Day 1 Miles: 150

Shawnee, Oklahoma to Clinton, Oklahoma

There are many maps and guidebooks about Route 66, but none of them really address driving “The Mother Road” in an RV. I knew there were stretches of the route I would not attempt in a motorhome. For example, outside Miami, Oklahoma, (pronounced “MiamUH”) there is a section called “The Ribbon Road.” It is one lane, nine feet wide. Some have dubbed it, “Sidewalk 66.” Uh, uh. Don’t think so.

But, I would not be driving through Miami, Oklahoma on this trip. I began my westward journey in Shawnee, Oklahoma, just east of Oklahoma City. I pondered for just a moment driving to Joplin, Missouri, then making my way westward across the entire state of Oklahoma. But when I arose that morning, the thought of driving east just to drive west did not appeal to me. Alas, I missed some choice Oklahoma sites, such as the Will Rogers Museum in Claremore, the big blue whale in Catoosa, Oklahoma, and the city of Tulsa. Next time!

From Shawnee, it was a short drive north on Highway 177, which intersected with Route 66. And I mean an actual, unadulterated, long stretch of Route 66!

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Oklahoma boasts the longest preserved sections of the road. An occupational hazard of driving the route in the RV, there was no place to pull over to view an abandoned gas station in Luther which has become an icon of Route 66. A short while later, I was in Arcadia, Oklahoma, home to a couple of Route 66 “biggees.”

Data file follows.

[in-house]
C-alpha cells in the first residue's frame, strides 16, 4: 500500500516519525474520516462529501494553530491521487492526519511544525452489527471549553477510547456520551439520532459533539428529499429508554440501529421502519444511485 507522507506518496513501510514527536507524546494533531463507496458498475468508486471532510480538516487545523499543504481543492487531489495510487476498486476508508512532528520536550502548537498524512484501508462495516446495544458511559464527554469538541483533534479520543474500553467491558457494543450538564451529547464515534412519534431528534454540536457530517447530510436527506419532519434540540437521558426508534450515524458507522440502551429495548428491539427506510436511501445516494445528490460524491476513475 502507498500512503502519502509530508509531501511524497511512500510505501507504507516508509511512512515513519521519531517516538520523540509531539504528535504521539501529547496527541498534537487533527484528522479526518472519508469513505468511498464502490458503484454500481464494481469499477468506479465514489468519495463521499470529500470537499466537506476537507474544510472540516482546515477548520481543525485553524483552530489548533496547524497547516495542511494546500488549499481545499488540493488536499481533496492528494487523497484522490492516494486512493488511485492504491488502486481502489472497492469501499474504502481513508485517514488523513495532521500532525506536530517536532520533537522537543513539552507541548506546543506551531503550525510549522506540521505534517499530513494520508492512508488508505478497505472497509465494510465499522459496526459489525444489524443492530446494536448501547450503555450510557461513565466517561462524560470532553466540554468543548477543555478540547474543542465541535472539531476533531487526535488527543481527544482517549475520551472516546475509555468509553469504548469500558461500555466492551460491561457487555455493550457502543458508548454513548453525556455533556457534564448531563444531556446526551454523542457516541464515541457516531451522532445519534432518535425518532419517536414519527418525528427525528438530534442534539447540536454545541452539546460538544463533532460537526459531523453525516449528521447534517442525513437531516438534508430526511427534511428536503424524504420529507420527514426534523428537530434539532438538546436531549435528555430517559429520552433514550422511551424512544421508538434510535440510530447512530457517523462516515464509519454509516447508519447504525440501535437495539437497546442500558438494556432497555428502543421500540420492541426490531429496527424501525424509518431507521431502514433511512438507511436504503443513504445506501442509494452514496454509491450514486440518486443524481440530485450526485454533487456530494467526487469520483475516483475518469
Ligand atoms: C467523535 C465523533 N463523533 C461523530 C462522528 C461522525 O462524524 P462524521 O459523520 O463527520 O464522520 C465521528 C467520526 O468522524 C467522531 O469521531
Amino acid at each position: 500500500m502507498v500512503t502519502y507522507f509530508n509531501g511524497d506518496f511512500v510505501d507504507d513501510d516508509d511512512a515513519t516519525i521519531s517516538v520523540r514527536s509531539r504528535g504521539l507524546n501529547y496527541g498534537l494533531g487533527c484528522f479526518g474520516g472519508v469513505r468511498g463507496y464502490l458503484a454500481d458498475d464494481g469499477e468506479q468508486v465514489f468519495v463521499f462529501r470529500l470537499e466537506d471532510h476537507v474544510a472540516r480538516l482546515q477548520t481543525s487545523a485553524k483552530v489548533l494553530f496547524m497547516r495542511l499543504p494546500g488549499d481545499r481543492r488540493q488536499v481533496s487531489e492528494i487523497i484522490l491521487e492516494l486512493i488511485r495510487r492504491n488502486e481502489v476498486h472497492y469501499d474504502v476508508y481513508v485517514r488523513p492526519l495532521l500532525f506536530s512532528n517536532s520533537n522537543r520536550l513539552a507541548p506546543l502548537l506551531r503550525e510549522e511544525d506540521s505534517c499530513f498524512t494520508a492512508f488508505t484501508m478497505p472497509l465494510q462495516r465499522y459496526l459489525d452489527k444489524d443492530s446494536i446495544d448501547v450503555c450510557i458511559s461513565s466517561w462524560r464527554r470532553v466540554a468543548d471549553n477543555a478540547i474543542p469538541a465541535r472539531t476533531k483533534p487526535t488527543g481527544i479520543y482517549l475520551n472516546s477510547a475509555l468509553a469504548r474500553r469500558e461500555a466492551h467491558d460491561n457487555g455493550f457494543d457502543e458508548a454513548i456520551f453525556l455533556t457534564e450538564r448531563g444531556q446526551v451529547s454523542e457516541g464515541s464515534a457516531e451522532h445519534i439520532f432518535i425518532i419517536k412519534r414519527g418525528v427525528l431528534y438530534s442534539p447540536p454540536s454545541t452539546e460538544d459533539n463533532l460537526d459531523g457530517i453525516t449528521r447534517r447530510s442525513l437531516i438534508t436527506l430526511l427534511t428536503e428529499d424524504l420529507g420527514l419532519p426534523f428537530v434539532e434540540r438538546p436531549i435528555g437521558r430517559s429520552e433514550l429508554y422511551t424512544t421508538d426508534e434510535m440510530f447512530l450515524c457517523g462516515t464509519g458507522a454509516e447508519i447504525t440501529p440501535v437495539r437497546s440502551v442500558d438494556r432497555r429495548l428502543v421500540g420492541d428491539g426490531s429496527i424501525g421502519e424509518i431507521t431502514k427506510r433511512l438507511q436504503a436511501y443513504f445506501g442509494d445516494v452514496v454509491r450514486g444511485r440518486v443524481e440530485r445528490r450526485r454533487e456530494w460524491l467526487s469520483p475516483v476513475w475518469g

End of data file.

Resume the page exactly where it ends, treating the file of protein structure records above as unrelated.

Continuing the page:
Thankfully there was a turnout at the Arcadia round barn, built in 1898 and largely restored by the donations of Route 66 travelers.

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From the round barn you can see the 66 – foot (of course!) tall soda bottle at Pops, just up the road. I would love to see the bottle at night, which is dressed in changing colors of neon. Pops offers 700 different soda flavors and a lunch counter, not to mention some fun Route 66 memorabilia and gas pumps. I was like a kid in a candy store at Pops! And I guess I sort of was. Well, the candy store part anyway.

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Coming up next was Oklahoma City and a stretch of road that includes a bridge built in the 1920s. I had already toured OKC and I was concerned about driving Nellie across the bridge, even though my research indicated it was re-opened to traffic after refurbishment in 2011. I opted to take I-44 West around those locations.

I exited the highway in Yukon, Oklahoma, hometown of Garth Brooks! It is also the home of Yukon’s Best flour, and I am told the neon on the sign is striking at night.

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I continued west on Route 66 from Yukon to El Reno, Oklahoma, where I found this great old motel:

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Then, as quickly as it had come, the route petered out, and I turned a few turns thinking I was still on a westward trajectory.

Nope!

Almost 30 miles later, now north of Route 66 in Stillwater, Oklahoma, I discovered the birthplace of Sam Walton. Sorry, no photos.

And so it goes with Route 66. Before I began this journey I could find no computer program, no app, no pre-loaded GPS which would give turn-by-turn directions. The best I could do was a map, which I could not read while driving. So, I spent a little while lost in Oklahoma, until I joined I-40 west. I exited at Clinton, Oklahoma – home of a Route 66 museum. In Clinton I found another iconic mid-century motel:

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I spent the night in Clinton at the casino on the Cheyenne/Arapaho reservation and watched “The Grapes of Wrath,” anticipating the following day’s treasures: Two Route 66 museums, the Roger Miller Museum, the oldest Indian trading post in Oklahoma, and a ghost town.